Is a travel photo album truly complete without that shot of squeezing the Taj Mahal between forefinger and thumb, casually propping up the Leaning Tower of Pisa with a shoulder or battling a (plastic) dinosaur on the shimmering surface of Bolivia's salt flats?

The answer to this question will vary from person to person, but for globetrotters whose lust for Instagrammable images knows no bounds, striking a pose atop, beside or underneath a mighty slab of rock is all but obligatory.

In this excerpt from Lonely Planet’s Secret Marvels of the World, we search for the ultimate spot for a wobbly-kneed selfie. Just remember the golden rule, though: follow local safety advice before you take out the camera.

A group of tourists taking in the view from Preikestolen – or 'Pulpit Rock' – in Norway © Ihor_Tailwind / Getty Images
Preikestolen – or 'Pulpit Rock' – is one of, if not the, most famous natural landmarks in Norway, a country that specialises in hair-raising drops © Ihor_Tailwind / Getty Images

Preikestolen, Norway

Rising sharply 604m above the Lysefjord, ‘Pulpit Rock’ is the reward for an intense four-hour hike in Norway’s Ryfylke fjord region – snap a photo near the edge, but not that near the edge!

Take a bus from Stavanger ferry terminal to Preikestolhytta, the trailhead for Pulpit Rock.

Goats wandering around near the Balancing Rock of Mahabalipuram, India © Danielrao / Getty Images
Despite strenuous efforts, no one has been able to budge 'Krishna's Butterball', which is otherwise known as the Balancing Rock of Mahabalipuram, India © Danielrao / Getty Images

Balancing Rock of Mahabalipuram, India

It’s a 250-tonne rock, 6m tall and on a 45-degree slope, but attempts to roll ‘Krishna’s Butterball’ downhill have failed, and tourists safely pose beneath.

The rock is just off Madha Kovil Street in Mahabalipuram, 55km south of Chennai.

Pedra da Gávea, Brazil

For a death-defying holiday photo, head to this 844m-high Rio lookout. From the right angle, you’ll appear to cling to a rock high above the beach; in reality, you’re two feet from solid ground.

Itʼs a tough, six-hour return hike through Tijuca National Park. Hire a guide (

A man posing for a photo on top of the Kjeragbolten, a huge boulder gripped between two cliffs in Norway
The photos don't do justice to the drop below the Kjeragbolten, a huge boulder gripped between two cliffs in Norway © nevereverro / Getty Images

Kjeragbolten, Norway

The ultimate in daring poses is atop this boulder, gripped between two cliffs above a 984m drop. The block was deposited here by glacial movement and has become a vertigo-inducing spot for a photo.

The 9km hike to Kjeragbolten, some of the route assisted by chains, begins in Øygardstøl.

Nature’s Time Post, Canada

Inspiring countless attempts at perspective trickery photos, the basalt column known as ‘Nature’s Time Post’ appears to balance on its tip on the corner of a larger rock in the Bay of Fundy.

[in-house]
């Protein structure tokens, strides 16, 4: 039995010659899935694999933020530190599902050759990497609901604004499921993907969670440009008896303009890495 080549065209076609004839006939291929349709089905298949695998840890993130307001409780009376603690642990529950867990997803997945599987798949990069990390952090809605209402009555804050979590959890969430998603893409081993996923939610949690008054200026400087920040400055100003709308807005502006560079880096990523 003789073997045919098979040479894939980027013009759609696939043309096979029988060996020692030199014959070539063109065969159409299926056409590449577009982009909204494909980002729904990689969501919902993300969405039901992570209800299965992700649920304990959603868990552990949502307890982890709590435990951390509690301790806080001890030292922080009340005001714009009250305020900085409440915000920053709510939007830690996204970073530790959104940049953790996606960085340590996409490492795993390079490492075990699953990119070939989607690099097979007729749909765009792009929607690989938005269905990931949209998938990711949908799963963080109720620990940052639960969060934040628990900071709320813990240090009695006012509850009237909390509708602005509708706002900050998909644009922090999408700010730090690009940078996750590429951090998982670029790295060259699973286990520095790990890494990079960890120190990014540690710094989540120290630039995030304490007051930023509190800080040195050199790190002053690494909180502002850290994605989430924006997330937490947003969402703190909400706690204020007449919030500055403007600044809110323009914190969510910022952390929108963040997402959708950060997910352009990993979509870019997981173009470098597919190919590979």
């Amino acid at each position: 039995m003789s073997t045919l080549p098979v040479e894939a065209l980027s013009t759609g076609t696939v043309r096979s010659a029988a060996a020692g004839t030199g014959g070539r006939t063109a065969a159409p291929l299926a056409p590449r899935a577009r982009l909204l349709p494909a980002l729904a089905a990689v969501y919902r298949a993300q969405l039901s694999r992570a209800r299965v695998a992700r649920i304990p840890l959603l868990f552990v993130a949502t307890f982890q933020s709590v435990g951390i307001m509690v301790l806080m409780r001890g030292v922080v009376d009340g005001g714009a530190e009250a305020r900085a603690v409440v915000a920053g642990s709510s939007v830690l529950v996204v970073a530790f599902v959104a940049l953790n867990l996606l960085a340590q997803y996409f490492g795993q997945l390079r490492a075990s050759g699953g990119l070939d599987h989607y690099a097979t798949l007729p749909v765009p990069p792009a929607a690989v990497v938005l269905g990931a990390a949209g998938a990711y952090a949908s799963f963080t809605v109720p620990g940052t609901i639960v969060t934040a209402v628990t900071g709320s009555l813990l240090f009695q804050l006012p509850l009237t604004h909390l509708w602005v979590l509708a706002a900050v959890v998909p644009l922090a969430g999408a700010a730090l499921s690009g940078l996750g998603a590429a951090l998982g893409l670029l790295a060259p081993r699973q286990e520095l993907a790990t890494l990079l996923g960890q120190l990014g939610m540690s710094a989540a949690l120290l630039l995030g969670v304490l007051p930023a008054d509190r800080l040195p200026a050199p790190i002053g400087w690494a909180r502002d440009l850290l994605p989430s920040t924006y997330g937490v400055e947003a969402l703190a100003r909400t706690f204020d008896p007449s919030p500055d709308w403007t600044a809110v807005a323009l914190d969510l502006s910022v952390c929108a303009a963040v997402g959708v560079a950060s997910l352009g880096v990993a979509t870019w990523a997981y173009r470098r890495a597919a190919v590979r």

Find the column via a 2.5km hike and 235 stairs; the route begins off Hwy 217, Tiverton.

Trolltunga, a rocky ledge that hangs out over Lake Ringedalsvatnet, Norway © javaman3 / Getty Images
It's a tough hike to reach Trolltunga, a rocky ledge that hangs above Ringedalsvatnet in Norway, but the backdrop makes all the effort worthwhile © javaman3 / Getty Images

Trolltunga, Norway

The tongue of rock jutting above the water at Ringedalsvatnet is one of Norway’s most spectacular photo ops. Hikers embark on a tough, 12-hour circuit from Skjeggedal to reach this panorama of sheer cliffs above water. The highlight is balancing on the 700m-high rock, one of several nerve-jangling outcrops you can pose on around the world.

Reach the rock via a 12-hour hiking circuit from the village of Skjeggedal, which is 5km east of Tyssedal in southern Norway.

Two of the Devils Marbles balanced on a rocky ledge in the Australian outback © James Hager / robertharding / Getty Images
Weathering and erosion created the round shapes of the Devils Marbles, Australia © James Hager / robertharding / Getty Images

Devils Marbles, Australia

Granite globes are dotted around a parched valley in Australia’s Northern Territory. To Aboriginal people, these weathered boulders have sacred significance. One pair seemingly defy gravity.

The Devils Marbles reserve is on the Stuart Highway, 100km south of Tennant Creek.

Balanced Rock in Arches National Park, USA © Nicolas Kipourax Paquet / Getty Images
Balanced Rock is just one of many outlandish formations in Arches National Park, USA © Nicolas Kipourax Paquet / Getty Images

Balanced Rock, USA

Balanced Rock roosts on a slender 39m column, looking ready to fall at any moment. Its twin rock formation did indeed tumble during the 1970s, so don’t stand too close, just in case...

A 20-minute hiking trail to the rock begins off the main road of Arches National Park in Utah.

Chiricahua National Monument, USA

Resembling a spinning top amid the creeks, volcanic formations and grottoes of this Arizona park, the Big Balanced Rock perches improbably at its narrow end.

Various trails from Echo Canyon Trailhead in Chiricahua National Monument reach the rock.

The Kummakivi, a huge boulder balanced in a forest in Finland © Esa Juusola / Getty Images
Who left this boulder behind in the forests of Kummakivi, Finland? A passing glacier or... trolls? © Esa Juusola / Getty Images

Kummakivi, Finland

It’s impossible to resist posing, arms raised, beneath this boulder in Finland. Performing a balancing act on a low mound, the 7m-wide rock was deposited by glacial movement, though folktales blame trolls.

The forest concealing the rock is a 10km drive north from route 62 in southeastern Finland.

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